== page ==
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5 Frog Fishing Hacks For Bass
Previous frog tracks are a sure tip-off to future bass hits. (David Brown/)
You know it’s coming; but the heart-pounding anticipation of watching a topwater frog traverse its perilous course takes us to the roller coaster’s peak and positions us for the sharpest shot of pure adrenalin in all of fishing. Is this the cast? Is someone watching, waiting, preparing to unleash epic savagery?
Cue the “Jaws” music.
I’ve had 10 fish days, I’ve had one fish days. I’ve seen first-shot bites and times where each attack cost 20 casts. Across the board, there’s one common thread: frogging for bass never — never — gets old.
You can, however, kill your game through faulty judgement or errant action. Minding these points will keep you on track to the unequaled thrill ride we call frog fishing.
1. Punch Through Cover
Placing a faux frog where true amphibians go to die may seem random, but California pro Brent Ehrler knows better. Maximizing his time means looking for anomalies like points, gaps, random wood cover and isolated patches of pads or reeds. Equally important, Ehrler notes, is spotting the right thickness in those weed patches.
“I think the fish bite way better around duckweed, but the key is finding areas that have open water under the duck weed,” says Ehrler. “You’ll throw the frog out there across a combination of grass and duckweed and you can tell the frog is not penetrating through the grass. You’re not going to get a bite there because there’s no water (directly) under that canopy of duckweed.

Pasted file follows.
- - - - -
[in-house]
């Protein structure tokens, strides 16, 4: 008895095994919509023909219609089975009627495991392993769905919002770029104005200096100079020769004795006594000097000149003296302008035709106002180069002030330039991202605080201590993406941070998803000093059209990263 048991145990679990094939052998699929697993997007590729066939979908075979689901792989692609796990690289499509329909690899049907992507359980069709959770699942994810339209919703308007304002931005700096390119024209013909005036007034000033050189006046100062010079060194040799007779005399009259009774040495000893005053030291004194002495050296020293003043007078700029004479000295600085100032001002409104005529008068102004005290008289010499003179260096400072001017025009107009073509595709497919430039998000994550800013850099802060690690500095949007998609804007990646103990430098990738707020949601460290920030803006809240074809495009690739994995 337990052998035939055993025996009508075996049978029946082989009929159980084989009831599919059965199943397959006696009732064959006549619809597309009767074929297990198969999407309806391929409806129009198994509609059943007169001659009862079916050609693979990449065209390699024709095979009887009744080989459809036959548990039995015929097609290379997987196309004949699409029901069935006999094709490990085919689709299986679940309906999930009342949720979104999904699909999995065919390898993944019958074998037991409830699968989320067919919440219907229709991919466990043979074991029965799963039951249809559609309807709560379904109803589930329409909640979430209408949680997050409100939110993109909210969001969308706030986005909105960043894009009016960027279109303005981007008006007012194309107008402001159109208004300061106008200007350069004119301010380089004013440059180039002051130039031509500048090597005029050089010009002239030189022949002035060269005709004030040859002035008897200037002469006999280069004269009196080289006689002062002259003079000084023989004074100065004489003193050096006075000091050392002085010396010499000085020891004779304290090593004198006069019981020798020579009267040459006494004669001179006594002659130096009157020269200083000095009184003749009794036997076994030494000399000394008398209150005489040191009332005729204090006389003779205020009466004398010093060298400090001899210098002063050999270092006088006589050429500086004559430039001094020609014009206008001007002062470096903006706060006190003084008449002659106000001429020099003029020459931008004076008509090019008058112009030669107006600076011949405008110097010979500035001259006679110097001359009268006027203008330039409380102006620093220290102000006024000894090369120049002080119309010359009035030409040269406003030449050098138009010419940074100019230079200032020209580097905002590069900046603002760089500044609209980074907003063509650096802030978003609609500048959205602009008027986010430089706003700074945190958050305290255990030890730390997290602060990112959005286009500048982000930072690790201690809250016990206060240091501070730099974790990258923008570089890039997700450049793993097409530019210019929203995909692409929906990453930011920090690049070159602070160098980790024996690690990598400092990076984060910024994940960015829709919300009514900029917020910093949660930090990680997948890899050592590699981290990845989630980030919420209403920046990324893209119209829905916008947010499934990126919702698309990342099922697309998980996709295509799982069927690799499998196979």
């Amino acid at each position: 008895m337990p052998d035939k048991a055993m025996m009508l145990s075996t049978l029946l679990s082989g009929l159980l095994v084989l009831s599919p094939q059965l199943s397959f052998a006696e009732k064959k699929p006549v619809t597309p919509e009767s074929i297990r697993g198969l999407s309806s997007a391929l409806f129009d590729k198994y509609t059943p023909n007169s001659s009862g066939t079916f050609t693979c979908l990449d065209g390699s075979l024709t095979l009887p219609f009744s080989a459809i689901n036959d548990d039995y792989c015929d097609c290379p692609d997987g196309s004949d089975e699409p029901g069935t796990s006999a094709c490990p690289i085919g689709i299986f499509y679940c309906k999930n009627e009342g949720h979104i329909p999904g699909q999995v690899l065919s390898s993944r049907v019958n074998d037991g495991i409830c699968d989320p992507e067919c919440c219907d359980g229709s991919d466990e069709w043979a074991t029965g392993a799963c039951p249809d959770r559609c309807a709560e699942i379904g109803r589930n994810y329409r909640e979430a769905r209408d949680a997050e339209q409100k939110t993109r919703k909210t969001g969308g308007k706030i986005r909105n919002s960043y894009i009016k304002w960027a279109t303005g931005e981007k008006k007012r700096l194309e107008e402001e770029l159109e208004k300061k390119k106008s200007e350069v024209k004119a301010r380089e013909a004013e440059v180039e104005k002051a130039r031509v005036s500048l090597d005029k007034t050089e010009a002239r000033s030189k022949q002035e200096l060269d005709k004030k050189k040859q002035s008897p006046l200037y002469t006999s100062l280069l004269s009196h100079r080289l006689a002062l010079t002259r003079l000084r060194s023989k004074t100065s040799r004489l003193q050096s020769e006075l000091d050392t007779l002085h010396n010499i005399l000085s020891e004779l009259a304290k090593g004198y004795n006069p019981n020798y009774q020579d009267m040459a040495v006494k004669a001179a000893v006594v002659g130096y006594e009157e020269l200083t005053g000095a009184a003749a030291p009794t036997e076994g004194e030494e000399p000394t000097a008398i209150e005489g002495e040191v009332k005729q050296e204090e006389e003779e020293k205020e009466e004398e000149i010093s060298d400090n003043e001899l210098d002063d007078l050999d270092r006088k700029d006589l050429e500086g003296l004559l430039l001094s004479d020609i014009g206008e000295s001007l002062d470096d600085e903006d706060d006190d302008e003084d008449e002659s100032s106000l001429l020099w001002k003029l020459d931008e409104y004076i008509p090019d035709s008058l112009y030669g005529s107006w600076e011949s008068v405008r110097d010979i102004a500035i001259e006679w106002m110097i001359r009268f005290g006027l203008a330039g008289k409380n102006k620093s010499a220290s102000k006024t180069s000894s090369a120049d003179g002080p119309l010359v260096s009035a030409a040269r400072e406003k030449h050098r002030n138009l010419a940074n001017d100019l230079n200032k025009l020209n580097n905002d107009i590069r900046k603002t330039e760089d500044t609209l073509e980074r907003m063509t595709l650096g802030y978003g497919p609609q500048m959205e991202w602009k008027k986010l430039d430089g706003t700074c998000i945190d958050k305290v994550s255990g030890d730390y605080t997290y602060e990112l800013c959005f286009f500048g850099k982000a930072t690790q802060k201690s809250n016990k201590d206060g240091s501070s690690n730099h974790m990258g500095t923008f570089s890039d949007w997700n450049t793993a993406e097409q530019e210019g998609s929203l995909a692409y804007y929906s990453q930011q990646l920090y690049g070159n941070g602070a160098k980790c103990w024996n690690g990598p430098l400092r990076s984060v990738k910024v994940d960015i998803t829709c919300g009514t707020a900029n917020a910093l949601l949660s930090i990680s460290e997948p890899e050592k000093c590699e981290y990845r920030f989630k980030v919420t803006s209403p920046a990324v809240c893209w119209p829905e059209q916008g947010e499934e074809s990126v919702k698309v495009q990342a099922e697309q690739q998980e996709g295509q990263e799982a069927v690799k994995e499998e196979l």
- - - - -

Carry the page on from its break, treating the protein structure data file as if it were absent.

There’s nothing more exciting than a big bass clobbering a frog. (David Brown/)
“In one cast, you’ll see your frog coming across an area where the duckweed’s a different color, or you’ll notice that the frog is pushing more water. That means there’s less grass underneath, which gives more opportunity for those fish to be swimming underneath. Those fish need to be able to swim underneath so they can track the frog and find it.”
Ideal cover is a broad expanse of matted grass blanketed by duckweed. Windblown duckweed filling the dips and pockets along a grass mat’s perimeter is frog gold. Bass often have trouble punching through dense cover, but they’ll follow the sound and vibration out to the edge and blast their prey the moment it hops into the thinner cover.
Slow It Down: Ehrler admits he often has to force himself to slow down and make tighter casts over grass mats and pad fields. A fish in open water will swim to an appealing display, while tempting fish in cover means pulling a bait right over their head. Think rifle versus shotgun.
Identify Depth Changes: Ribbons of open water, or lighter covering that winds into the back of a pocket are fish highways, so give them lots of attention.
Play The Wind: Take note of how the water moves amid adjacent mats. Wind-blown current passing through these isolated avenues creates natural ambush spots, similar to the mouths of creeks and pond drains where tidal bass position for the falling water feast. Cast upwind, bring your bait with the flow (fast retrieve to manage slack) and expect bites on the corners.